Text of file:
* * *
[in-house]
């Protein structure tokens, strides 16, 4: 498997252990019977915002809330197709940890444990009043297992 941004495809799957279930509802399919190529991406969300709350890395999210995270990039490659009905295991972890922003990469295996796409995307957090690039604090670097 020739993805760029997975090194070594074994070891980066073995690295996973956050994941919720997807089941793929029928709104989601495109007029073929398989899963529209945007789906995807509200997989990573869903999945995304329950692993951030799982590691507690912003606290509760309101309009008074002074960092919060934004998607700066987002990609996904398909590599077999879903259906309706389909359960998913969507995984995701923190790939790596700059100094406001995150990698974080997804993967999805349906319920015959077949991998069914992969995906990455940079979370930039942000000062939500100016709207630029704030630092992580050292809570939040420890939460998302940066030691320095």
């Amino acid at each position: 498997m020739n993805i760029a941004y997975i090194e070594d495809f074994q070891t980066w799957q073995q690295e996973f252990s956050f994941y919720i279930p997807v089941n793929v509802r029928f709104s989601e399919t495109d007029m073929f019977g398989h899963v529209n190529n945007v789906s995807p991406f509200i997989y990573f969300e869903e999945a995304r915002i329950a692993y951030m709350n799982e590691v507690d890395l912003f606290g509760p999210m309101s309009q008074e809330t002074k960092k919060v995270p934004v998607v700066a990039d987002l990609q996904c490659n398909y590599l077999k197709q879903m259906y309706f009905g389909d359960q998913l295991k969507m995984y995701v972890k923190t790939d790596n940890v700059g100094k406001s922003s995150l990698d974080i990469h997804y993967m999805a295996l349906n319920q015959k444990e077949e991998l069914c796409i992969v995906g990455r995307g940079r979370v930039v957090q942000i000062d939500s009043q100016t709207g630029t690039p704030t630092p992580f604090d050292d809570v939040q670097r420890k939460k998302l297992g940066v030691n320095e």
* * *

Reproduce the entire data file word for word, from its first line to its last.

[in-house]
């Protein structure tokens, strides 16, 4: 498997252990019977915002809330197709940890444990009043297992 941004495809799957279930509802399919190529991406969300709350890395999210995270990039490659009905295991972890922003990469295996796409995307957090690039604090670097 020739993805760029997975090194070594074994070891980066073995690295996973956050994941919720997807089941793929029928709104989601495109007029073929398989899963529209945007789906995807509200997989990573869903999945995304329950692993951030799982590691507690912003606290509760309101309009008074002074960092919060934004998607700066987002990609996904398909590599077999879903259906309706389909359960998913969507995984995701923190790939790596700059100094406001995150990698974080997804993967999805349906319920015959077949991998069914992969995906990455940079979370930039942000000062939500100016709207630029704030630092992580050292809570939040420890939460998302940066030691320095």
């Amino acid at each position: 498997m020739n993805i760029a941004y997975i090194e070594d495809f074994q070891t980066w799957q073995q690295e996973f252990s956050f994941y919720i279930p997807v089941n793929v509802r029928f709104s989601e399919t495109d007029m073929f019977g398989h899963v529209n190529n945007v789906s995807p991406f509200i997989y990573f969300e869903e999945a995304r915002i329950a692993y951030m709350n799982e590691v507690d890395l912003f606290g509760p999210m309101s309009q008074e809330t002074k960092k919060v995270p934004v998607v700066a990039d987002l990609q996904c490659n398909y590599l077999k197709q879903m259906y309706f009905g389909d359960q998913l295991k969507m995984y995701v972890k923190t790939d790596n940890v700059g100094k406001s922003s995150l990698d974080i990469h997804y993967m999805a295996l349906n319920q015959k444990e077949e991998l069914c796409i992969v995906g990455r995307g940079r979370v930039v957090q942000i000062d939500s009043q100016t709207g630029t690039p704030t630092p992580f604090d050292d809570v939040q670097r420890k939460k998302l297992g940066v030691n320095e």